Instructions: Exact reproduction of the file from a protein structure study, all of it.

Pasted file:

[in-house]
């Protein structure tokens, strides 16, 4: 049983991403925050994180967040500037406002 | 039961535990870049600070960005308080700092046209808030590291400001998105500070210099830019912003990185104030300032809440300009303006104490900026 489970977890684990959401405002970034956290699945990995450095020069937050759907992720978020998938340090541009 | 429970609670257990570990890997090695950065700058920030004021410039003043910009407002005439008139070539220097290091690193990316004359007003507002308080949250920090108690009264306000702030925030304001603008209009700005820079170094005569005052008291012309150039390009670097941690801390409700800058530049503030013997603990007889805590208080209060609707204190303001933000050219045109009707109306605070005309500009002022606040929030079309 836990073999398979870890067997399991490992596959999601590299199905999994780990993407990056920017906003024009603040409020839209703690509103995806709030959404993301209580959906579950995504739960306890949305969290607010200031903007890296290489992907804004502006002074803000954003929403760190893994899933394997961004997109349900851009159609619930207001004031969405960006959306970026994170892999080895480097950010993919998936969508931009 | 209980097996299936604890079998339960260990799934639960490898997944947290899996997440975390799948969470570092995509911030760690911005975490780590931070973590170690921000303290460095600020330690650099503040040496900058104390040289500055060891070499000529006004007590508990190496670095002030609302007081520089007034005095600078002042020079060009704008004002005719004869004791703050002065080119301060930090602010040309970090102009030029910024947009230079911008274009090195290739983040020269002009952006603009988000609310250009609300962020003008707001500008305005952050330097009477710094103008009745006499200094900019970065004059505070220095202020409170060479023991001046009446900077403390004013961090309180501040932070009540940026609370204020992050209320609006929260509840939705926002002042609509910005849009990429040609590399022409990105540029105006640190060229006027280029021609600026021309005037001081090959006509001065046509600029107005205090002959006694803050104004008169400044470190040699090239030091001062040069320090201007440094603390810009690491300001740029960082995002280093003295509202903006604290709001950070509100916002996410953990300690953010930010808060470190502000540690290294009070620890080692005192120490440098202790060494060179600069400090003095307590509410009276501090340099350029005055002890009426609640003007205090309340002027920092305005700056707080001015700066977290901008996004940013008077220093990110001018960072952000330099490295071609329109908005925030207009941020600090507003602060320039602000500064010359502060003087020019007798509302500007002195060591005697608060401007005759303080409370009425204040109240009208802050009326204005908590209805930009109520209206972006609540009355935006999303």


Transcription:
[in-house]
């Protein structure tokens, strides 16, 4: 049983991403925050994180967040500037406002 | 039961535990870049600070960005308080700092046209808030590291400001998105500070210099830019912003990185104030300032809440300009303006104490900026 489970977890684990959401405002970034956290699945990995450095020069937050759907992720978020998938340090541009 | 429970609670257990570990890997090695950065700058920030004021410039003043910009407002005439008139070539220097290091690193990316004359007003507002308080949250920090108690009264306000702030925030304001603008209009700005820079170094005569005052008291012309150039390009670097941690801390409700800058530049503030013997603990007889805590208080209060609707204190303001933000050219045109009707109306605070005309500009002022606040929030079309 836990073999398979870890067997399991490992596959999601590299199905999994780990993407990056920017906003024009603040409020839209703690509103995806709030959404993301209580959906579950995504739960306890949305969290607010200031903007890296290489992907804004502006002074803000954003929403760190893994899933394997961004997109349900851009159609619930207001004031969405960006959306970026994170892999080895480097950010993919998936969508931009 | 209980097996299936604890079998339960260990799934639960490898997944947290899996997440975390799948969470570092995509911030760690911005975490780590931070973590170690921000303290460095600020330690650099503040040496900058104390040289500055060891070499000529006004007590508990190496670095002030609302007081520089007034005095600078002042020079060009704008004002005719004869004791703050002065080119301060930090602010040309970090102009030029910024947009230079911008274009090195290739983040020269002009952006603009988000609310250009609300962020003008707001500008305005952050330097009477710094103008009745006499200094900019970065004059505070220095202020409170060479023991001046009446900077403390004013961090309180501040932070009540940026609370204020992050209320609006929260509840939705926002002042609509910005849009990429040609590399022409990105540029105006640190060229006027280029021609600026021309005037001081090959006509001065046509600029107005205090002959006694803050104004008169400044470190040699090239030091001062040069320090201007440094603390810009690491300001740029960082995002280093003295509202903006604290709001950070509100916002996410953990300690953010930010808060470190502000540690290294009070620890080692005192120490440098202790060494060179600069400090003095307590509410009276501090340099350029005055002890009426609640003007205090309340002027920092305005700056707080001015700066977290901008996004940013008077220093990110001018960072952000330099490295071609329109908005925030207009941020600090507003602060320039602000500064010359502060003087020019007798509302500007002195060591005697608060401007005759303080409370009425204040109240009208802050009326204005908590209805930009109520209206972006609540009355935006999303």